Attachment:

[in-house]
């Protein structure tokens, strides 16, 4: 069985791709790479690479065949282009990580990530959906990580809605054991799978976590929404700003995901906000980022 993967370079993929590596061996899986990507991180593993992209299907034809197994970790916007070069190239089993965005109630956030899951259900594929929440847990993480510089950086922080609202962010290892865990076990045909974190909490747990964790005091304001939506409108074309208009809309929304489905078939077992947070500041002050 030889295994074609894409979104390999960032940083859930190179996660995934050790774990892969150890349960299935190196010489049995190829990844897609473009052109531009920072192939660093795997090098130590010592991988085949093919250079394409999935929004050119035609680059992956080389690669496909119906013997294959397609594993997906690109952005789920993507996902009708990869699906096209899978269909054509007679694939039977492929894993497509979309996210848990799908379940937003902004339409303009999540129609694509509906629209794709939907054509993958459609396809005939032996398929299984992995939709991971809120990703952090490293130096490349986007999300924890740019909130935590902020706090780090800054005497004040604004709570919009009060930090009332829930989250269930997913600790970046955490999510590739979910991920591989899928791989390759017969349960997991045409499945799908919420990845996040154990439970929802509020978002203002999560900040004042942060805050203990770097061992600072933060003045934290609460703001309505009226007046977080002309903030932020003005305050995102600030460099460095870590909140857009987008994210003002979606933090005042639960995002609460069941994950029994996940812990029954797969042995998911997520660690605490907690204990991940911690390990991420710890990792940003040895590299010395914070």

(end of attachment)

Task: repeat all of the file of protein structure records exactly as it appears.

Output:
[in-house]
């Protein structure tokens, strides 16, 4: 069985791709790479690479065949282009990580990530959906990580809605054991799978976590929404700003995901906000980022 993967370079993929590596061996899986990507991180593993992209299907034809197994970790916007070069190239089993965005109630956030899951259900594929929440847990993480510089950086922080609202962010290892865990076990045909974190909490747990964790005091304001939506409108074309208009809309929304489905078939077992947070500041002050 030889295994074609894409979104390999960032940083859930190179996660995934050790774990892969150890349960299935190196010489049995190829990844897609473009052109531009920072192939660093795997090098130590010592991988085949093919250079394409999935929004050119035609680059992956080389690669496909119906013997294959397609594993997906690109952005789920993507996902009708990869699906096209899978269909054509007679694939039977492929894993497509979309996210848990799908379940937003902004339409303009999540129609694509509906629209794709939907054509993958459609396809005939032996398929299984992995939709991971809120990703952090490293130096490349986007999300924890740019909130935590902020706090780090800054005497004040604004709570919009009060930090009332829930989250269930997913600790970046955490999510590739979910991920591989899928791989390759017969349960997991045409499945799908919420990845996040154990439970929802509020978002203002999560900040004042942060805050203990770097061992600072933060003045934290609460703001309505009226007046977080002309903030932020003005305050995102600030460099460095870590909140857009987008994210003002979606933090005042639960995002609460069941994950029994996940812990029954797969042995998911997520660690605490907690204990991940911690390990991420710890990792940003040895590299010395914070």